While some traditional journalists may not like the term, we’ve seen a growing number of examples of “citizen journalism” emerge that make it obvious how powerful that phenomenon has become — from the Pakistani programmer who live-tweeted the Osama bin Laden raid and the network of Twitter followers Andy Carvin of NPR used as a real-time newsroom to Reddit’s reporting on a mass shooting in Colorado. Now we have another to add to the list: a British blogger who goes by the name Brown Moses, who has quickly become the go-to source for information on weapons being used by terrorists in Syria.
A recent piece in The Guardian describes how the blogger — whose real name is Eliot Higgins — is able to quickly identify different forms of rockets and bombs, and how this encyclopedic knowledge has made him a crucial source not just for those who are following the news but for human-rights agencies that are documenting the strife in Syria, and even for traditional journalists like C.J. Chivers of the New York Times, a former Marine who is now an investigative reporter.
In fact, Chivers based an article he wrote for the Times earlier this year on information that was originally uncovered by Brown Moses, and gave him credit both in the NYT piece and on his own blog, saying:
“For weeks we had been watching the spread through the civil war in Syria of weapons made in the former Yugoslavia, and been admiring the work of Eliot Higgins (a.ka. Brown Moses) as he tried mapping their appearances in the videos of varied and far-flung armed groups. Thank you, Eliot, for your patience, and your fine eye, and for creating an opportunity for merging new and old forms of reporting.”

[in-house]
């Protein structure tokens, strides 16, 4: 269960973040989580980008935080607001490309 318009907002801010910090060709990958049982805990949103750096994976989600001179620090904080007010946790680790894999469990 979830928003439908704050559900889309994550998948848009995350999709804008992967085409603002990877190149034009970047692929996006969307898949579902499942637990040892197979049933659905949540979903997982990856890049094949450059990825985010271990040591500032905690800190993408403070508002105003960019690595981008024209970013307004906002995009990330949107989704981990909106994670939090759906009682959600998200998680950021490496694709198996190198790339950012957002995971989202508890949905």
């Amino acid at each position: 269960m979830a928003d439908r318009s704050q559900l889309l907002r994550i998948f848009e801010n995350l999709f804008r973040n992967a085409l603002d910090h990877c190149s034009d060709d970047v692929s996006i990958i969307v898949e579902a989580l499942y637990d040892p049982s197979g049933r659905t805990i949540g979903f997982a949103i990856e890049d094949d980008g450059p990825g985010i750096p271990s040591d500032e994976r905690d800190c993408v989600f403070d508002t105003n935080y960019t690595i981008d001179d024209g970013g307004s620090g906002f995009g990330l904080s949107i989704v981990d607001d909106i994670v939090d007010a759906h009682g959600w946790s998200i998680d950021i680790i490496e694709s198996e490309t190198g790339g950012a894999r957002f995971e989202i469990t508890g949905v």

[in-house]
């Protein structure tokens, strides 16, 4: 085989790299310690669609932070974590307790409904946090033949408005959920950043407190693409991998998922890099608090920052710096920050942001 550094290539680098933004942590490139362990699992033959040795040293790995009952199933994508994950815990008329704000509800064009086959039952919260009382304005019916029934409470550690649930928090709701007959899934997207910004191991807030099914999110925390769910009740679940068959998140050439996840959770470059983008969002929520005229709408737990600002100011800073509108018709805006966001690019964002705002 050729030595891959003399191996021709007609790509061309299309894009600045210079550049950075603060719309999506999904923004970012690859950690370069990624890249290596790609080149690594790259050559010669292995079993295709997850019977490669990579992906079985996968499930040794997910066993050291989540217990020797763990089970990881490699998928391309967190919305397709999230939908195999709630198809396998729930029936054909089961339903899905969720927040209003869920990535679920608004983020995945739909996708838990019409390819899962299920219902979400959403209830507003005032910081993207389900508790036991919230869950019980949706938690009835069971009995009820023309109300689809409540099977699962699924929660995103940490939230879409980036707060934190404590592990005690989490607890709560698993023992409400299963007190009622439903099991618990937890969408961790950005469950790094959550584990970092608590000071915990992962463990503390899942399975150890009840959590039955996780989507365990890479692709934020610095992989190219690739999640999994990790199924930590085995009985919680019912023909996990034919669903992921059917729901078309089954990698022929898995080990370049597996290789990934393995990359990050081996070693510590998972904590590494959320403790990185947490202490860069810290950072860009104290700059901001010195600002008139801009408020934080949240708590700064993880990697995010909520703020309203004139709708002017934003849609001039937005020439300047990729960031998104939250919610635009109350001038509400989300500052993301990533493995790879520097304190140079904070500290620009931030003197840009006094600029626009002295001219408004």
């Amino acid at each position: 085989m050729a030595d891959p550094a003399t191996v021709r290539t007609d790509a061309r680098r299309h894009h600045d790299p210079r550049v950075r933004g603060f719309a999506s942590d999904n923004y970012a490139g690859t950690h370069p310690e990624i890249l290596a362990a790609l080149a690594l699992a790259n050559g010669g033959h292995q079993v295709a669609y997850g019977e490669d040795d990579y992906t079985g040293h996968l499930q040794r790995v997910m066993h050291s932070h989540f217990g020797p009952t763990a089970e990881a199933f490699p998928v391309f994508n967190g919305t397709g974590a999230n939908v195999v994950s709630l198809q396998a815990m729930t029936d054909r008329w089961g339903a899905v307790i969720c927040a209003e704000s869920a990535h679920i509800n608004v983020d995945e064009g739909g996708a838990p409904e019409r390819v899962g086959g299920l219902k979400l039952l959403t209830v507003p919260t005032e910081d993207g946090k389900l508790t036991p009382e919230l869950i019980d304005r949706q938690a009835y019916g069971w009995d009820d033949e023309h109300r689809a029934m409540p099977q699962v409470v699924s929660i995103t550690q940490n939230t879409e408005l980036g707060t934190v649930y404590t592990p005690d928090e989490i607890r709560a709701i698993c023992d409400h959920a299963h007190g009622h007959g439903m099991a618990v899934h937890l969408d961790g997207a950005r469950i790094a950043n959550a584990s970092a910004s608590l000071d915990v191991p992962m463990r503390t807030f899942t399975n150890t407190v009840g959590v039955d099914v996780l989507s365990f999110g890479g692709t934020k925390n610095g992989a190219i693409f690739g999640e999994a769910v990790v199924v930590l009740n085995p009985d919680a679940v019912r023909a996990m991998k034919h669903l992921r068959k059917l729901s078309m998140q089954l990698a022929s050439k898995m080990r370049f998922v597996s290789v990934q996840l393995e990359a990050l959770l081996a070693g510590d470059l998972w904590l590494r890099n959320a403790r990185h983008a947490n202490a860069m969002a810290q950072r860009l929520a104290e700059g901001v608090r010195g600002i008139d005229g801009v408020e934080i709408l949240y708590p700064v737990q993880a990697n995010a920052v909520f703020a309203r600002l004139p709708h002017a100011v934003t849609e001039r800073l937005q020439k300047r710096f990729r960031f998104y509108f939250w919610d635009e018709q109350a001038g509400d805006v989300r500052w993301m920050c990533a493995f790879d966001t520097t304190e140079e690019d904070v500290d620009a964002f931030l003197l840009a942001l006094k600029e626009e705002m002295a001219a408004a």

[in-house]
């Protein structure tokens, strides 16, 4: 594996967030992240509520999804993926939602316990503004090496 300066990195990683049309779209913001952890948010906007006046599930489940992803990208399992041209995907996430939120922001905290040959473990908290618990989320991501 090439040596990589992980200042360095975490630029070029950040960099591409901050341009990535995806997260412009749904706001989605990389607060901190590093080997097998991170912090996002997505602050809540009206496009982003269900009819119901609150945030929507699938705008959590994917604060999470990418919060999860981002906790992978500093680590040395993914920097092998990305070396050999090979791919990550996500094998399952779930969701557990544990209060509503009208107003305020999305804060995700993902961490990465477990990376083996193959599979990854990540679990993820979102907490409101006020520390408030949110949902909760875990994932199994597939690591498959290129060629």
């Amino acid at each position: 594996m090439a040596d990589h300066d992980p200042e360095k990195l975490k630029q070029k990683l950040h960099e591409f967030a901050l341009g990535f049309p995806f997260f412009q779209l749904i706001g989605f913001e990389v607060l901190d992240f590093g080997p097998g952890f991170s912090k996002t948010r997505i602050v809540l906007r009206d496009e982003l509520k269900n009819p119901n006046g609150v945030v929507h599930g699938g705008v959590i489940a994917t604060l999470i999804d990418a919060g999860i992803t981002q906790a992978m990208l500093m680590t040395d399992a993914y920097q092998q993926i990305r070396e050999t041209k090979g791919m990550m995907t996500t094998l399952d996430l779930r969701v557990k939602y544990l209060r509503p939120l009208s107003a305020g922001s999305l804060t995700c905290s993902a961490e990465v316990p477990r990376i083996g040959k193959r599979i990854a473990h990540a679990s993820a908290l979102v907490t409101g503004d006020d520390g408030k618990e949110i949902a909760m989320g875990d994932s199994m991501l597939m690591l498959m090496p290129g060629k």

Unlike Chivers, the British blogger has no background in the military, nor did he have any expertise in munitions or military weaponry before he started following what was happening during the Arab Spring. He’s actually a 34-year-old father of one who lives in a suburb of Leicester, and was laid off from his job with a financial company in October (his wife works at the local post office).
Much like NPR’s Carvin, Higgins has spent hours building a network of bloggers and social-media users in the region, and essentially acts as a filter or curator of the content they produce — mostly YouTube videos of exploded munitions, which he then identifies using the knowledge he has built up himself as well as that of his social network. Every night, he combs through more than 450 YouTube channels.
Higgins’ obvious commitment to this task, even though he isn’t being paid, and his commitment to being as accurate as possible (“You have to be first and you have to be right,” he tells the Guardian) makes him a good example of citizen journalism at work. And his partnership with Chivers shows that this kind of journalism can be a great supplement to — not necessarily a replacement for — traditional reporting.
Post and thumbnail image courtesy of Flickr user Petteri Sulonen